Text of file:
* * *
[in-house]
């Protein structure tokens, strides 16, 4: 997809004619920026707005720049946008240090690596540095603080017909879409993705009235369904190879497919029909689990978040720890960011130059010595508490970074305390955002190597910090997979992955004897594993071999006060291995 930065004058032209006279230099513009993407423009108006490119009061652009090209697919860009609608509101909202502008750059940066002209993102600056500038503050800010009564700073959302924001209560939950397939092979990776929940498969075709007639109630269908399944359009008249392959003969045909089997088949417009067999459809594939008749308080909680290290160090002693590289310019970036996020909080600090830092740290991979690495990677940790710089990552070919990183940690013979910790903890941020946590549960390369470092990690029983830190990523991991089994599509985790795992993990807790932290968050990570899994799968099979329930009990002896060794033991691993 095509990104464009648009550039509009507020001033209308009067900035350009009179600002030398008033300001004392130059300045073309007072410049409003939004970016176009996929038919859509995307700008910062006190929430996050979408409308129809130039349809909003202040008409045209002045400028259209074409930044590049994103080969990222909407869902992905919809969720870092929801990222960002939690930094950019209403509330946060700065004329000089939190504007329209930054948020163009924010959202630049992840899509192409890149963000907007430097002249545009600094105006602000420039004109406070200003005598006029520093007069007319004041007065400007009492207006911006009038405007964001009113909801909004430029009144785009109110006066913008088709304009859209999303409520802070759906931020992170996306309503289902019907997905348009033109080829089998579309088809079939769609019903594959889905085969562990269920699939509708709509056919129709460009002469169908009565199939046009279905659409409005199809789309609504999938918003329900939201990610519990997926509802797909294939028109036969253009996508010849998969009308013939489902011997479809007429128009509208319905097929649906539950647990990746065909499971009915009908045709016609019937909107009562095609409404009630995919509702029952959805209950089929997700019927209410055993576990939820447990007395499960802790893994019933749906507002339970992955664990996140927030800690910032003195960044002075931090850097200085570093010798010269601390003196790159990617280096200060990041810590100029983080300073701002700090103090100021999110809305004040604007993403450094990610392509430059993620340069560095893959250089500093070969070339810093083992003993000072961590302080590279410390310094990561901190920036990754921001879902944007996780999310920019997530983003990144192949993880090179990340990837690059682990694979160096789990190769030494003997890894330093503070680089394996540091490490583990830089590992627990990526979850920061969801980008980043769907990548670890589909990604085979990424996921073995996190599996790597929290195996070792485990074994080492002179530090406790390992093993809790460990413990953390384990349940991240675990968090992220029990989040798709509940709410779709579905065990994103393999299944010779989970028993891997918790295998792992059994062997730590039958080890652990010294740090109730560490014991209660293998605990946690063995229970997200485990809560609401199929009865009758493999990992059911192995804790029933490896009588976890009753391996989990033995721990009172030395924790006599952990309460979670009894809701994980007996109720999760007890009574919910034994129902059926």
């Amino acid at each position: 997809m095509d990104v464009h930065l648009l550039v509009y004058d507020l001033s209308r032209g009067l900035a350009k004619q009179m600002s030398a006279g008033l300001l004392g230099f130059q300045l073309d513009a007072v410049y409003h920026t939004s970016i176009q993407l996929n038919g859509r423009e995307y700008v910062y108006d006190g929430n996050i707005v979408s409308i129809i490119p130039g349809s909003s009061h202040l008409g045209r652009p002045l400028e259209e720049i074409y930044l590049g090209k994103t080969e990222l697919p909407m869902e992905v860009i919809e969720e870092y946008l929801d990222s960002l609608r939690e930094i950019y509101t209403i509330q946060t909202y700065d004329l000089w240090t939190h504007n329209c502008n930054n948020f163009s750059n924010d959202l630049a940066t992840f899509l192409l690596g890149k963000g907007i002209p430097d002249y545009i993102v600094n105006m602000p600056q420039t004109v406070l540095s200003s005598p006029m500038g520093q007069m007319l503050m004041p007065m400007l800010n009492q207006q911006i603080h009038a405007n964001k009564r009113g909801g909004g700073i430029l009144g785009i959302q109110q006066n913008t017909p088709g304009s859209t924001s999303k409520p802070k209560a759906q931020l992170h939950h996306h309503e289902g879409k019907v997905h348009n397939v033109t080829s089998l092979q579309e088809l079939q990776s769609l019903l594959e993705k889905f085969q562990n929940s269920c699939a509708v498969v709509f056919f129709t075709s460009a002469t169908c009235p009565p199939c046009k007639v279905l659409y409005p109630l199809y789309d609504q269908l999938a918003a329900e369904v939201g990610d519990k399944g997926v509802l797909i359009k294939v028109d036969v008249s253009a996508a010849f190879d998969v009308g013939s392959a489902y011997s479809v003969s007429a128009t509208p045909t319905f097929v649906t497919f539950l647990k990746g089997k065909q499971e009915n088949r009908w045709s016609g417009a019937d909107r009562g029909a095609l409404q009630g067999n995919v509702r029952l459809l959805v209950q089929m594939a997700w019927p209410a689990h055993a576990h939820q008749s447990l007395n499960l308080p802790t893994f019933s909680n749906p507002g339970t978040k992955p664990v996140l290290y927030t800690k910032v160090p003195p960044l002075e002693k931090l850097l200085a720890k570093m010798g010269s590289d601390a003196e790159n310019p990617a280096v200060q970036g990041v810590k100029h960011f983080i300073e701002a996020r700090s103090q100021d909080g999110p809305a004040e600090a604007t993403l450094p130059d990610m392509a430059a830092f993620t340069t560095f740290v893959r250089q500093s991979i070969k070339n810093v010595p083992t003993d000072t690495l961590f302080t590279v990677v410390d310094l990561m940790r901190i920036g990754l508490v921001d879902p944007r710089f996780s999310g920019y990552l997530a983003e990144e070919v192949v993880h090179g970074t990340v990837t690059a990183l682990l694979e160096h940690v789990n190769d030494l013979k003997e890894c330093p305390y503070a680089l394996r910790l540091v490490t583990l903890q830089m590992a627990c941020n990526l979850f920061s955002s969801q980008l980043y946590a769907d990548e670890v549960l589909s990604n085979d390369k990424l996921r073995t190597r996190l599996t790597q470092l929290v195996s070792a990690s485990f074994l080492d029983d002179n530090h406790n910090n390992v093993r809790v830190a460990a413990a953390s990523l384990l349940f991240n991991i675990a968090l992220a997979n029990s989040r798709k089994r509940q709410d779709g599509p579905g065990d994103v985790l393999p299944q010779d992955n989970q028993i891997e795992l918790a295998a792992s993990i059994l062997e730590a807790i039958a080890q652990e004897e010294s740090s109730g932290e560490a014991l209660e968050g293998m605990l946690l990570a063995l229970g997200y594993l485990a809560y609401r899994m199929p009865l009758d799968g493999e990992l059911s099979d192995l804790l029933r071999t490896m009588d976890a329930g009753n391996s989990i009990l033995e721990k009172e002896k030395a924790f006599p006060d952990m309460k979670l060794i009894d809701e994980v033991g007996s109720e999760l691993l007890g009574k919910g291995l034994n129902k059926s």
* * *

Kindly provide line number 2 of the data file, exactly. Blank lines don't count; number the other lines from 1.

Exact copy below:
């Protein structure tokens, strides 16, 4: 997809004619920026707005720049946008240090690596540095603080017909879409993705009235369904190879497919029909689990978040720890960011130059010595508490970074305390955002190597910090997979992955004897594993071999006060291995 930065004058032209006279230099513009993407423009108006490119009061652009090209697919860009609608509101909202502008750059940066002209993102600056500038503050800010009564700073959302924001209560939950397939092979990776929940498969075709007639109630269908399944359009008249392959003969045909089997088949417009067999459809594939008749308080909680290290160090002693590289310019970036996020909080600090830092740290991979690495990677940790710089990552070919990183940690013979910790903890941020946590549960390369470092990690029983830190990523991991089994599509985790795992993990807790932290968050990570899994799968099979329930009990002896060794033991691993 095509990104464009648009550039509009507020001033209308009067900035350009009179600002030398008033300001004392130059300045073309007072410049409003939004970016176009996929038919859509995307700008910062006190929430996050979408409308129809130039349809909003202040008409045209002045400028259209074409930044590049994103080969990222909407869902992905919809969720870092929801990222960002939690930094950019209403509330946060700065004329000089939190504007329209930054948020163009924010959202630049992840899509192409890149963000907007430097002249545009600094105006602000420039004109406070200003005598006029520093007069007319004041007065400007009492207006911006009038405007964001009113909801909004430029009144785009109110006066913008088709304009859209999303409520802070759906931020992170996306309503289902019907997905348009033109080829089998579309088809079939769609019903594959889905085969562990269920699939509708709509056919129709460009002469169908009565199939046009279905659409409005199809789309609504999938918003329900939201990610519990997926509802797909294939028109036969253009996508010849998969009308013939489902011997479809007429128009509208319905097929649906539950647990990746065909499971009915009908045709016609019937909107009562095609409404009630995919509702029952959805209950089929997700019927209410055993576990939820447990007395499960802790893994019933749906507002339970992955664990996140927030800690910032003195960044002075931090850097200085570093010798010269601390003196790159990617280096200060990041810590100029983080300073701002700090103090100021999110809305004040604007993403450094990610392509430059993620340069560095893959250089500093070969070339810093083992003993000072961590302080590279410390310094990561901190920036990754921001879902944007996780999310920019997530983003990144192949993880090179990340990837690059682990694979160096789990190769030494003997890894330093503070680089394996540091490490583990830089590992627990990526979850920061969801980008980043769907990548670890589909990604085979990424996921073995996190599996790597929290195996070792485990074994080492002179530090406790390992093993809790460990413990953390384990349940991240675990968090992220029990989040798709509940709410779709579905065990994103393999299944010779989970028993891997918790295998792992059994062997730590039958080890652990010294740090109730560490014991209660293998605990946690063995229970997200485990809560609401199929009865009758493999990992059911192995804790029933490896009588976890009753391996989990033995721990009172030395924790006599952990309460979670009894809701994980007996109720999760007890009574919910034994129902059926």